Amazing Round 3 Salvation
Easily the most incredible experience shared by respondents to the original post was from someone calling him or herself “Reformed Dingaholic.” Applying to five schools in the 2014-15 season yielded not even a single interview. “That was quite a punch to the gut for sure,” RD wrote. So the next year RD went all in, including taking the GMAT four more times and the GRE three more times and spending approximately $6,000 to work with consultants. The results? Again, not even a single interview invite, even despite the assurance of an ex-adcom admissions consultant that he or she would certainly get at least one interview.
“I got ZERO. I was crushed. ‘Three years waisted in the process,’ I thought. So much investment of time and energy, all down the drain? Just like that? After six GMATs and four GREs (not practice tests—the real thing), after nine applications and hundreds of essay drafts, after traveling across the country multiple times to visit schools firsthand before applying, and after spending every waking moment reading these forums, studying for tests, and researching business schools and the admissions process, did I really just waste all of that effort/time/energy/money on nothing?”
But then RD had another thought: “These are really just paper losses until you sell your position.” So after licking his or her wounds and coming very close to giving up, RD decided the only choice was to keep going. “I knew I couldn’t just quit and realize my losses.”
By this time, Round 3 had concluded, but RD didn’t let that serve as a deterrent. “I hustled and got in touch with other top schools to see if they’d accept an application after the last round deadline had passed. Many schools said no, but then, to my surprise, one school said yes … but only if they received my completed app by Friday of that week.” So RD pulled out all the stops and completed and submitted a 10th application.
Soon after, RD finally got an interview invitation—for an on-site interview three days later on the other side of the country. Dropping everything, RD flew out as quickly as possible and interviewed the next day. “To my great surprise, while walking out of the interview room, I was admitted on the spot. I did NOT expect that!” RD wrote. The school asked RD to stay an additional day to attend an admitted students’ weekend. “I went for an interview. I left with an admit and plans to attend an admitted students’ weekend the very next day. Was this real? Or did I take the red pill by accident?” Not only that, RD received an email a few hours later detailing a scholarship award.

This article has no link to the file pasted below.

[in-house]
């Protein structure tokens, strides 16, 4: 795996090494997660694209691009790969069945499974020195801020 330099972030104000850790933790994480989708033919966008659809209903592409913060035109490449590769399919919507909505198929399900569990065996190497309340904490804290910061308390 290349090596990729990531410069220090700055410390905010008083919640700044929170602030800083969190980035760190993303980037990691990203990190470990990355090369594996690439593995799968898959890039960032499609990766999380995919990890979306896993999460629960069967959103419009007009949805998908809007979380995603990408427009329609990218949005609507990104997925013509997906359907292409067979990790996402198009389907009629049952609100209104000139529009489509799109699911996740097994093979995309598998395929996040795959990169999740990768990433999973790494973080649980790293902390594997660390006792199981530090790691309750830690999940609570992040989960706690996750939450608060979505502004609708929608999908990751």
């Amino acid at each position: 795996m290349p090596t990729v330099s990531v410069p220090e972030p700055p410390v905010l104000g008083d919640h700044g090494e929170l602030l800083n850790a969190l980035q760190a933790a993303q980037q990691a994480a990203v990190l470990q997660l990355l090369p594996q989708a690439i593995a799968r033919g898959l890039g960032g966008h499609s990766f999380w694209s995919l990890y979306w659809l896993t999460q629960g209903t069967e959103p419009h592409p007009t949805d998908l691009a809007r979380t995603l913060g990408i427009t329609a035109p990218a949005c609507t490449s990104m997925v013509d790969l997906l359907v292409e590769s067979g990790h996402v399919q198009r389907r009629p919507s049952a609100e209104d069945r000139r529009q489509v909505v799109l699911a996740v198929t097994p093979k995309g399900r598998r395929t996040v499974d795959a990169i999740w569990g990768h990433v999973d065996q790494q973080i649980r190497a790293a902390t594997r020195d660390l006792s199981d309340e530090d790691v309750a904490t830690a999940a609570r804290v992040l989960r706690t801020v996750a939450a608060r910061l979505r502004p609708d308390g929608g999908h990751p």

“After so many dings in a row over two admissions cycles, I had never felt like more of a failure,” RD wrote, but adds he or she was so glad to have had a little fight left. “Had I given up on business school after my last ding, I would never have had the breakthrough I’d been waiting for all along,” RD wrote. “And it was just around the corner. Be proud of those DINGS. You put yourself out there. And NEVER give up!”
It’s an amazing story of perseverance with a happy ending—but Richmond reminds us that applying to top MBA programs in the late admissions round is always an uphill battle. “It’s one that is worth fighting in many instances though,” he continued. For example, if your candidacy can fit a niche the school needs to fill, your odds might be much better than you expect. “Perhaps you are a female entrepreneur, or an astrophysicist, or a 4.0/780 type,” Richmond suggests.
He also points out that applicants who don’t make the cut with a late-round application could also view the exercise as laying the groundwork for an early application the following year. “It allows you to forge connections, get some feedback and come out strong the second time around.”
“It Could Happen to Any of Us”
Some respondents pointed out that in the capricious world of MBA admissions, finding yourself without a single offer is sadly a very real possibility. One applicant got interviews at three schools but was denied without interview at two others. “I figure with three interviews the odds are pretty good that I get in somewhere, but I know that there’s a non-zero chance that I get rejected everywhere,” he or she wrote. “Mentally I’ve prepared myself for this possibility and have already started thinking about my game plan in case I don’t get in.”
“Yep, it could really happen to any of us,” read another response. “Top MBA admissions are a bit unpredictable and at times seem random. Like you, I’ll just be happy if I get one acceptance.”
“I’m with you,” wrote a third. “Got interviews from two out of three. Have 770 (GMAT) and 3.5 (GPA).”
Another applicant took a slightly different view. “I think the hardest part is seeing all the people who DO get in….and knowing you are just as good if not better. Not saying those people don’t deserve it. Just in an alternate universe, you know that could have been you!”
Word to the Wise: Never Assume Acceptance Somewhere Is a Given
Let the experiences of numerous fellow applicants underscore the very real possibility of finding yourself without a single acceptance and plan accordingly. “Yes, it’s never prudent to assume that acceptance to a top-MBA program is going to be a given,” says Richmond. “In short, don’t shout your MBA plans from the rooftops or quit your job until you are holding an acceptance letter in hand,” he advises. “Given the way that the MBA process works (in terms of speed/timing), in most cases you will have plenty of time to quit your job, travel, pursue a pre-MBA internship and gloat about your acceptance(s) AFTER you have gained admission.”